Active Travel Studies is a new, peer-reviewed, open-access journal intended to provide a source of authoritative research on walking, cycling and other forms of active travel. In the context of a climate emergency, widespread health problems associated with inactivity, and poor air quality caused in large part by fossil-fuel transport, the journal is relevant and timely. It will perform the critical function of providing practitioners and policy makers with access to current and robust findings on all subjects relevant to active travel.
The journal is produced by the Active Travel Academy at University of Westminster.
Active Travel Studies – an inter-disciplinary journal
Special issue – Longer distance cycling: roles, requirements and impacts
Professor John Parkin (University of the West of England, UK)
Dr Anders Fjendbo Jensen (Technical University of Denmark)
The bicycle is increasingly seen by many cities as a solution that provides efficient and effective urban mobility, and at the same time reduces the negative environmental consequences of motorized transport. Research on cyclists’ behaviour often focuses on everyday cycle trips of shorter lengths. By contrast, this call focuses on longer length trips.
While shorter distances are more common, there are indications of a potential for modal shift to bicycle for longer trips if they are facilitated by good quality cycle infrastructure separated from other modes. Longer distance cycleways are beginning to be built between settlements in some places, and provide continuous, attractive and comfortable routes where progress can be rapid and uninterrupted. Such longer distance routes can benefit everyday cycling, and can attract travellers who would have otherwise used a car.
The development and increasing use of e-bikes is also a significant potential contributor to more longer distance cycling. The increasing availability of other types of cycle, for example non-conventional cycles including recumbents, may be a factor in being able to cycle longer distances.
While the combination of longer distance good quality infrastructure and e-bikes could act as an encouragement for some, the combination of the two may not be attractive to others. Overall the special issue is interested in the potential contribution of longer distance cycling and its implications, good and bad. On the positive side, there may be gains in accessibility and inclusion; on the negative, longer distance cycling may deter shorter (slower) cycling trips and/or stand in tension with the concept of the 15-minute city.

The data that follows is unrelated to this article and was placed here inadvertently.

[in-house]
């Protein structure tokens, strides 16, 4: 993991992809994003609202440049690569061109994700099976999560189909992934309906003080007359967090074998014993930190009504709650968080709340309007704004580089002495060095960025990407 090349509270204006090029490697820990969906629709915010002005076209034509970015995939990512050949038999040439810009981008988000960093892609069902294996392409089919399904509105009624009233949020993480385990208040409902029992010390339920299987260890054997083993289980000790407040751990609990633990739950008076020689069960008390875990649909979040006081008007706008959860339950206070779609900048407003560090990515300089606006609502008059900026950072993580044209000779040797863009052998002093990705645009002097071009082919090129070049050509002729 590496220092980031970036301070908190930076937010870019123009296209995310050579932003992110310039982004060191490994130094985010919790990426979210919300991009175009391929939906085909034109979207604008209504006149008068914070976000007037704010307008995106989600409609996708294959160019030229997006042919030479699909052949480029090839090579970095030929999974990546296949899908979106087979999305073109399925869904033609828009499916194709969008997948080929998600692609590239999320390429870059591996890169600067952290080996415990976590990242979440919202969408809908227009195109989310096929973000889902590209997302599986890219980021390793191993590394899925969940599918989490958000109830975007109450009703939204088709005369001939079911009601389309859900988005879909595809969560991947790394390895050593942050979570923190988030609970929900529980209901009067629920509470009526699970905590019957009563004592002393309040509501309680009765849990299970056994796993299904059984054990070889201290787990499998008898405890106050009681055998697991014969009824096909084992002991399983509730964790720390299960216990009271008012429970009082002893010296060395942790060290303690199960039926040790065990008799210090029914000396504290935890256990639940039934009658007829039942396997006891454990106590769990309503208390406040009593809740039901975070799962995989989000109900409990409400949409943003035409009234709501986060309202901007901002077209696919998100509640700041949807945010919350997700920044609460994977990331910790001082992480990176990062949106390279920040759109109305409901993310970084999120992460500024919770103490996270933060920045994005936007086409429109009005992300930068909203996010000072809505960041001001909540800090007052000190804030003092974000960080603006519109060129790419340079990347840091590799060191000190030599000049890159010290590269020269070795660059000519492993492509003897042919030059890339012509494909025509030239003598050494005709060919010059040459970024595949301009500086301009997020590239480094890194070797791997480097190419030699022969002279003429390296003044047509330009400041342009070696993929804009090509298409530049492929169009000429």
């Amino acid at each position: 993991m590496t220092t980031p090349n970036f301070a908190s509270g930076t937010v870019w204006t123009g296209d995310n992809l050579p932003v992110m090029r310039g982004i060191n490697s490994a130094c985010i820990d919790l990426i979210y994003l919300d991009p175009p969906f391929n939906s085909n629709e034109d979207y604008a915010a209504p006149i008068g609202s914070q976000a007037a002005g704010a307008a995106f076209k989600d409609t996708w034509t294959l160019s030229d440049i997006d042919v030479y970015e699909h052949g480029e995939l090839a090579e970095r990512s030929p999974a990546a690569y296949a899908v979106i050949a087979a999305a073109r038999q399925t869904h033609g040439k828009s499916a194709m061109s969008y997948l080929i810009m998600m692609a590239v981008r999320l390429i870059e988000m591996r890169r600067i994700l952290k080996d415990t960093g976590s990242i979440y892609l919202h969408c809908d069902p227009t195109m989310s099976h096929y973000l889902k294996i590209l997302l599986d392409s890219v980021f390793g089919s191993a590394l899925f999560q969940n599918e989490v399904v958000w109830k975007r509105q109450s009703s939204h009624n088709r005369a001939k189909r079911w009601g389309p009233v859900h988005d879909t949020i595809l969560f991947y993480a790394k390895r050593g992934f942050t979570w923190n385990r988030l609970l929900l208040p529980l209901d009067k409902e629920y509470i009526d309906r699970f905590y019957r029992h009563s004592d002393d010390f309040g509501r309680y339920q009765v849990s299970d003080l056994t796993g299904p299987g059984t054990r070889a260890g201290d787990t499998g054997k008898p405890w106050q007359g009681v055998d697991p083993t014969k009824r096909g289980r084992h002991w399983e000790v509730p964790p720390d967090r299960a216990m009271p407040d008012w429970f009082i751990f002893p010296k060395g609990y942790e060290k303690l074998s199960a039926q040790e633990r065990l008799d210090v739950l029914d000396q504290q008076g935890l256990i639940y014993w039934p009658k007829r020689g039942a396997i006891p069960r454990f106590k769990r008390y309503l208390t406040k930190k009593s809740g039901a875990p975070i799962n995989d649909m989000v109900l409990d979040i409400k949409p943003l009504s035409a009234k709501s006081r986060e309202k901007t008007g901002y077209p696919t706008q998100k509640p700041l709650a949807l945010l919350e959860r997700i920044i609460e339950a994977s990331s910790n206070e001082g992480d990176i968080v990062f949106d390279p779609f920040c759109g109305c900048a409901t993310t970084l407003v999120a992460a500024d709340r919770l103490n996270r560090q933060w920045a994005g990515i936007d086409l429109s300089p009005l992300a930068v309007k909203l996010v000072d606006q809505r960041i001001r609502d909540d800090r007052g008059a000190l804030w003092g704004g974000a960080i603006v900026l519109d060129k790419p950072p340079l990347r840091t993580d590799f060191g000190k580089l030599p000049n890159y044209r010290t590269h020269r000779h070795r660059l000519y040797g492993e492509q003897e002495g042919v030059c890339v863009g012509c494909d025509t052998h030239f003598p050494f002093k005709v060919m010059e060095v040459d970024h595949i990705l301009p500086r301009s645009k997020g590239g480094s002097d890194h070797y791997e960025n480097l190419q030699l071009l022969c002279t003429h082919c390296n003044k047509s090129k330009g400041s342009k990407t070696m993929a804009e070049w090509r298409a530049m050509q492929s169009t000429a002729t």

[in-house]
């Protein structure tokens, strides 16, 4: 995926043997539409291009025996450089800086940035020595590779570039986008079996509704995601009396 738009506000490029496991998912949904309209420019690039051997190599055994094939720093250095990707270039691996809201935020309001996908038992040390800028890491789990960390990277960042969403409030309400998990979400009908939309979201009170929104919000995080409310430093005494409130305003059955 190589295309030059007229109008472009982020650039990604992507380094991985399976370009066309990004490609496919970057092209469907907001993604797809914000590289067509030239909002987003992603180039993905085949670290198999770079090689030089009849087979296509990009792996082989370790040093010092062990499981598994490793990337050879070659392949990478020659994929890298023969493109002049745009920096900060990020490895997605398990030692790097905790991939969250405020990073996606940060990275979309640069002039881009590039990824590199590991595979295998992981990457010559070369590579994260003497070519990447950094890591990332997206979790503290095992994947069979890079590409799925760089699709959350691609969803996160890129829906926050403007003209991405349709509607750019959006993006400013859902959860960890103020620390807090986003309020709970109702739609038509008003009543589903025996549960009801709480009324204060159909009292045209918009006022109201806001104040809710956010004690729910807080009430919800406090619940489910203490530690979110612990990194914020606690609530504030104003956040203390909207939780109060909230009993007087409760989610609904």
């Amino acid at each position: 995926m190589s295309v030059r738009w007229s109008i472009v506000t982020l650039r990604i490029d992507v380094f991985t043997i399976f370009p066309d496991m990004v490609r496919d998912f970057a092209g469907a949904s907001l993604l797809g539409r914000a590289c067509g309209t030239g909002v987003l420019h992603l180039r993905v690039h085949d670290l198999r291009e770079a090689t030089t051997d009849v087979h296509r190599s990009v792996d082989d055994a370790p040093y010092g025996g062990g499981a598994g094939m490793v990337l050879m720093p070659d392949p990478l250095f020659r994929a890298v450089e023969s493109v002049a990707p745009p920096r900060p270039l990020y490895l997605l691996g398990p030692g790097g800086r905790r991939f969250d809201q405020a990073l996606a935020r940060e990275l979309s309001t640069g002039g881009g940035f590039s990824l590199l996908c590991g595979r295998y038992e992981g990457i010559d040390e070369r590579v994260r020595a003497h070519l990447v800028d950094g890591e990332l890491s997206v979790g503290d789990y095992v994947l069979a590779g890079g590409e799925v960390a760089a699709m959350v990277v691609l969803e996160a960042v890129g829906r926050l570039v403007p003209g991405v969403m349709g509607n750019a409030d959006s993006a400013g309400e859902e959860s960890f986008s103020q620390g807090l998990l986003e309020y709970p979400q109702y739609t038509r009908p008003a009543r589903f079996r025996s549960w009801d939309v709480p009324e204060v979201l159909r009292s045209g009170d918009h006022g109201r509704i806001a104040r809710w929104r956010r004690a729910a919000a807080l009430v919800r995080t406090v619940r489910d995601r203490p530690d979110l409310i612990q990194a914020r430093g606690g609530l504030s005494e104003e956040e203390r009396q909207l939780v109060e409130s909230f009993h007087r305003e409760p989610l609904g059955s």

This special issue will cover the following areas:
Timescales and practicalities
Authors will hear from the editors encouraging a full submission or providing feedback by 14th December 2020.
Full submissions to be made by 31st March 2021. These will be peer reviewed. ATS submission categories include: research articles, commentaries, reviews, debates and interviews.
Provisional publication date of issue: from June 2021.
ATS is a peer-reviewed open access journal and no fees will be charged to contributors to this special issue.
Posted on 07 Oct 2020
Please help to increase the quality of scholarship on active travel and to spread understanding of the field by submitting your work to be considered for publication in our journal.
We welcome research articles, including articles on method; commentaries; reviews; debates and interviews.
You can choose to submit written text or to make a multi-media submission, combining written material with audio and/or video content.
Posted on 20 Apr 2020